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A cortisol level is a blood test that measures the amount of cortisol, a steroid hormone produced by the adrenal gland.
How the Test is Performed
A blood sample is needed. For information on how this is done, see: Venipuncture
How to Prepare for the Test
Usually, the health care provider will ask that the test be done in the morning. This is important, because cortisol levels vary throughout the day.
The health care provider may ask you to stop taking drugs that can affect the test. Drugs that can increase cortisol measurements include:
- Human-made (synthetic) glucocorticoids, such as prednisone and prednisolone
Drugs that can decrease cortisol measurements include:
How the Test Will Feel
When the needle is inserted to draw blood, some people feel moderate pain, while others feel only a prick or stinging sensation. Afterward, there may be some throbbing.
Why the Test is Performed
The test is done to check for increased or decreased cortisol production. Cortisol is a steroid hormone released from the adrenal gland in response to ACTH, a hormone from the pituitary gland in the brain.
Cortisol affects many different body systems. It plays a role in:
- Circulatory system
- Immune system
- Metabolism of fats, carbohydrates, and protein
- Nervous system
- Stress responses
Different diseases, such as Cushing's disease and Addison's disease, can lead to either too much or too little production of cortisol. Cortisol levels are often measured to help diagnose these conditions and to evaluate how well the pituitary and adrenal glands are working.
Normal values for a blood sample taken at 8 in the morning are 6 - 23 micrograms per deciliter (mcg/dL).
The examples above are common measurements for results for these tests. Normal value ranges may vary slightly among different laboratories. Some labs use different measurements or may test different specimens.Talk to your doctor about the meaning of your specific test results.
What Abnormal Results Mean
Higher than normal levels may indicate:
- The pituitary gland near the brain makes too much of the hormone ACTH (called Cushing's disease) because of excess growth of the pituitary gland, or a tumor in the pituitary gland or elsewhere in the body (such as the pancreas, lung, and thyroid)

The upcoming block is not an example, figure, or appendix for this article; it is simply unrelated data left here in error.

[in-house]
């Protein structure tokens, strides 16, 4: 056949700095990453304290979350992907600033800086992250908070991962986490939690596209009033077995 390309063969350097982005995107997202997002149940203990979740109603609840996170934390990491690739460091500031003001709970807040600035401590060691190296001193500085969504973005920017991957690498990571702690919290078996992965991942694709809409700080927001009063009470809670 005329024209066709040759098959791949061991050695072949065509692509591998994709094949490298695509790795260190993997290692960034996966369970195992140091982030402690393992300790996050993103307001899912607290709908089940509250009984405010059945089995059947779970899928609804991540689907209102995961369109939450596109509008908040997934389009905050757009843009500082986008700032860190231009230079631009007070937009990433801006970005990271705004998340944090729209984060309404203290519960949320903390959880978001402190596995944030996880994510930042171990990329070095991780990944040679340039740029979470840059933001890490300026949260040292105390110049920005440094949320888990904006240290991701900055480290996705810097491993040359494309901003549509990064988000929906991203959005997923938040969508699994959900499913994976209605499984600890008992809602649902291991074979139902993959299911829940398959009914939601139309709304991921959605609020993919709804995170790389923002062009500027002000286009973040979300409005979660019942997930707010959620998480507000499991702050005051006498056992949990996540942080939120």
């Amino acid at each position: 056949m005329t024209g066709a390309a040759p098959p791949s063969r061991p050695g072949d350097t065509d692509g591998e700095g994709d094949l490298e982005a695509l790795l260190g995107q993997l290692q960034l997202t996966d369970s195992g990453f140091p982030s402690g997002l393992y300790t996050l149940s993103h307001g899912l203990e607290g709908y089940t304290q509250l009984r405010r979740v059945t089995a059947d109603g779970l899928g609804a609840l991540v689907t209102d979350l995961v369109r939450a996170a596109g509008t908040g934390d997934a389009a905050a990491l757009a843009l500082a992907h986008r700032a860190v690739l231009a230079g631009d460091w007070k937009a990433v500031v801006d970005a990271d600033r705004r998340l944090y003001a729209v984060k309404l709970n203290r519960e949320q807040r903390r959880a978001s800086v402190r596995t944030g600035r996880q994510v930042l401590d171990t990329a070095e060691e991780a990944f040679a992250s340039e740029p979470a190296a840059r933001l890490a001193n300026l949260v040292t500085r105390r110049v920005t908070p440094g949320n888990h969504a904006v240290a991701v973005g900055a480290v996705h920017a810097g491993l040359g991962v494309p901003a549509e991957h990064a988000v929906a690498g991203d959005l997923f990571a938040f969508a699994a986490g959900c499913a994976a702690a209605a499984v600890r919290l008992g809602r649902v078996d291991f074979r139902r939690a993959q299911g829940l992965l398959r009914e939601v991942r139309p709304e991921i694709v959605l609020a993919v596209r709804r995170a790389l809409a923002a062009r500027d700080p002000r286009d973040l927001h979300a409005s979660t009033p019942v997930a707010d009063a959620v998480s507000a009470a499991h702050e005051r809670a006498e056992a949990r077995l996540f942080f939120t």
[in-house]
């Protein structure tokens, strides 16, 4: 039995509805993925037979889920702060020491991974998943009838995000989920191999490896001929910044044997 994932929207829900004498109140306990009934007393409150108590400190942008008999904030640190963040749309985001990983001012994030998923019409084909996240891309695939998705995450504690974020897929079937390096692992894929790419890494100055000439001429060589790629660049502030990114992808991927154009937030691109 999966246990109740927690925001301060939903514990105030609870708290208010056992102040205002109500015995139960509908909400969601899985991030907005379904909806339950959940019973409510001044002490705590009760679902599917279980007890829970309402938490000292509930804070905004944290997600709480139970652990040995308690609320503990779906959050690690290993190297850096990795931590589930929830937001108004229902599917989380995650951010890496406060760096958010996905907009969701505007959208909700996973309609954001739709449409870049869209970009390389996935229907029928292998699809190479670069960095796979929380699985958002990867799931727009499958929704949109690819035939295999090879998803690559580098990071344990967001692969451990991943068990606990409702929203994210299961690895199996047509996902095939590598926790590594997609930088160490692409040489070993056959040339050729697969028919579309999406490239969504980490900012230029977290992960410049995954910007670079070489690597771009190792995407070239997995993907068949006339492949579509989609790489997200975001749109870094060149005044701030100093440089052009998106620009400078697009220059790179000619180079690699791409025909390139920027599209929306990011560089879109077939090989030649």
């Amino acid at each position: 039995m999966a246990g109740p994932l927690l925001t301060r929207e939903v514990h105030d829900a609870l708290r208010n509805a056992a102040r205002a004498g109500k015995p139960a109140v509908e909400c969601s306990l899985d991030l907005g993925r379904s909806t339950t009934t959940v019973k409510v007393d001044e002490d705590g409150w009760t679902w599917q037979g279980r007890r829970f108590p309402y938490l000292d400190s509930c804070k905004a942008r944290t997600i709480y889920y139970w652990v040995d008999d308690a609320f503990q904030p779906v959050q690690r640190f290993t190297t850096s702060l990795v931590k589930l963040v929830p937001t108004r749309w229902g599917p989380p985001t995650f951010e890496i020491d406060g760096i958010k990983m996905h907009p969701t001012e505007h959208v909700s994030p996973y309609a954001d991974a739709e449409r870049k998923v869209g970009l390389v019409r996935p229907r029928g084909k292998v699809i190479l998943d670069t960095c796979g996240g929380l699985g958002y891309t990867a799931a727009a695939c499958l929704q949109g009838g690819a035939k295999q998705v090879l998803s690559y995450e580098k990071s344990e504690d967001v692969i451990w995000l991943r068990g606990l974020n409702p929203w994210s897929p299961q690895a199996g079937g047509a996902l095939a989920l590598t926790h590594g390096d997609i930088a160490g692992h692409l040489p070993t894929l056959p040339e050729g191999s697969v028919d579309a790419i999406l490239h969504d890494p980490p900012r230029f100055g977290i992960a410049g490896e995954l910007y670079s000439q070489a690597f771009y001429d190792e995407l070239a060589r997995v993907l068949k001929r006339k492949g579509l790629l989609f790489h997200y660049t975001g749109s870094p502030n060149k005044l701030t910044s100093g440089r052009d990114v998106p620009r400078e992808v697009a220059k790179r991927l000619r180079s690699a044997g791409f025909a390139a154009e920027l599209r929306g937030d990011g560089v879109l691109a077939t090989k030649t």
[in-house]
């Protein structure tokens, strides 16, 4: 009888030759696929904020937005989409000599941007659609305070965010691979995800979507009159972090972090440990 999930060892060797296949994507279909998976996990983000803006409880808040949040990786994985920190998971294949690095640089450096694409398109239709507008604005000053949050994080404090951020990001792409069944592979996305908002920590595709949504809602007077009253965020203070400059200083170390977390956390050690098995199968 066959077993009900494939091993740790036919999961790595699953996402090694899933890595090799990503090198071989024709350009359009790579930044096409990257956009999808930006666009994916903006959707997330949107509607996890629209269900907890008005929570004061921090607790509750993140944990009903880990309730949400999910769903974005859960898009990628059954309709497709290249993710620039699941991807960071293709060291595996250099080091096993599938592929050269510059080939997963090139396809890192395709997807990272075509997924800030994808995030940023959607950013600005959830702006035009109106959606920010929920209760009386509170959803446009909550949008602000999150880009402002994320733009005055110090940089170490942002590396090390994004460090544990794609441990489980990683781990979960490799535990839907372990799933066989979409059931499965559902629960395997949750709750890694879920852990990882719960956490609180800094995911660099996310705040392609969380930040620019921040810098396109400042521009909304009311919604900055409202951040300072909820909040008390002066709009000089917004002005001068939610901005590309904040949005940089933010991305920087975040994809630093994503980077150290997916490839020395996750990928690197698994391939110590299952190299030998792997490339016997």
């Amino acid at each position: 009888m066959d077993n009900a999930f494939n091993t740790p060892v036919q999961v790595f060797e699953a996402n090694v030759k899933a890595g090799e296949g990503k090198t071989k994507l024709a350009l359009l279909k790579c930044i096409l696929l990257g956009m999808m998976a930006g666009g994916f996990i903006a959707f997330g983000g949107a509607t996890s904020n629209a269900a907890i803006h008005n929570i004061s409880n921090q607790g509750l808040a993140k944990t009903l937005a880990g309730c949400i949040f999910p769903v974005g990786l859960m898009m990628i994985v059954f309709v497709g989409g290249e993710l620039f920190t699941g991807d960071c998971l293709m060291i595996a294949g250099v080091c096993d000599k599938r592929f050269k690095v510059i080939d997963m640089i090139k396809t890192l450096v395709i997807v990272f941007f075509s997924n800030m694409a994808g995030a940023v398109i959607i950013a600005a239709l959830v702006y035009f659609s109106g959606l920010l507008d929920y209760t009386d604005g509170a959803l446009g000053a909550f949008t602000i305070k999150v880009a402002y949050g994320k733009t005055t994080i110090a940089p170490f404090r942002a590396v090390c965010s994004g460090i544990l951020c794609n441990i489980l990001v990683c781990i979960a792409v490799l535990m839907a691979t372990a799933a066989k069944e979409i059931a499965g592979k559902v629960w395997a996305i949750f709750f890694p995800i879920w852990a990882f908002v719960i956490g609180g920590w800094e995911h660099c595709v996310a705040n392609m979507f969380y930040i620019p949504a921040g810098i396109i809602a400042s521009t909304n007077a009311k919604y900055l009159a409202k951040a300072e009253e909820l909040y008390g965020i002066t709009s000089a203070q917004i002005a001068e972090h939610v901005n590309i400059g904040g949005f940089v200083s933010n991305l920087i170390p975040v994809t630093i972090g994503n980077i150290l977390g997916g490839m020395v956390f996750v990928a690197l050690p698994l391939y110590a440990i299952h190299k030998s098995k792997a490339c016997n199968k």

- Tumor of the adrenal gland that is producing too much cortisol
- Tumor elsewhere in the body that produces cortisol
Lower than normal levels may indicate:
- Addison's disease, when the adrenal glands do not produce enough cortisol
- Hypopituitarism, when the pituitary gland does not signal the adrenal gland to produce enough cortisol
Other conditions under which the test may be performed:
Veins and arteries vary in size from one patient to another and from one side of the body to the other. Obtaining a blood sample from some people may be more difficult than from others.
Other risks associated with having blood drawn are slight but may include:
- Excessive bleeding
- Fainting or feeling light-headed
- Hematoma (blood accumulating under the skin)
- Infection (a slight risk any time the skin is broken)
Normally, cortisol levels rise and fall during the day, repeating on a 24-hour cycle (diurnal variation). Highest levels are at about 6 - 8 a.m. and lowest levels are at about midnight.
Physical and emotional stress, as well as illness, can increase cortisol levels, because during the normal stress response the pituitary gland releases more ACTH.
Higher than normal cortisol levels are expected in women who take estrogen or birth control pills.
Stewart PM, Krone NP. The adrenal cortex. In: Kronenberg HM, Melmed S, Polonsky KS, Larsen PR, eds. Williams Textbook of Endocrinology. 12th ed. Philadelphia, PA: Saunders Elsevier; 2011: chap 15.
Reviewed By: Nancy J. Rennert, MD, Chief of Endocrinology & Diabetes, Norwalk Hospital, Associate Clinical Professor of Medicine, Yale University School of Medicine, New Haven, CT. Review provided by VeriMed Healthcare Network. Also reviewed by David Zieve, MD, MHA, Medical Director, A.D.A.M., Inc.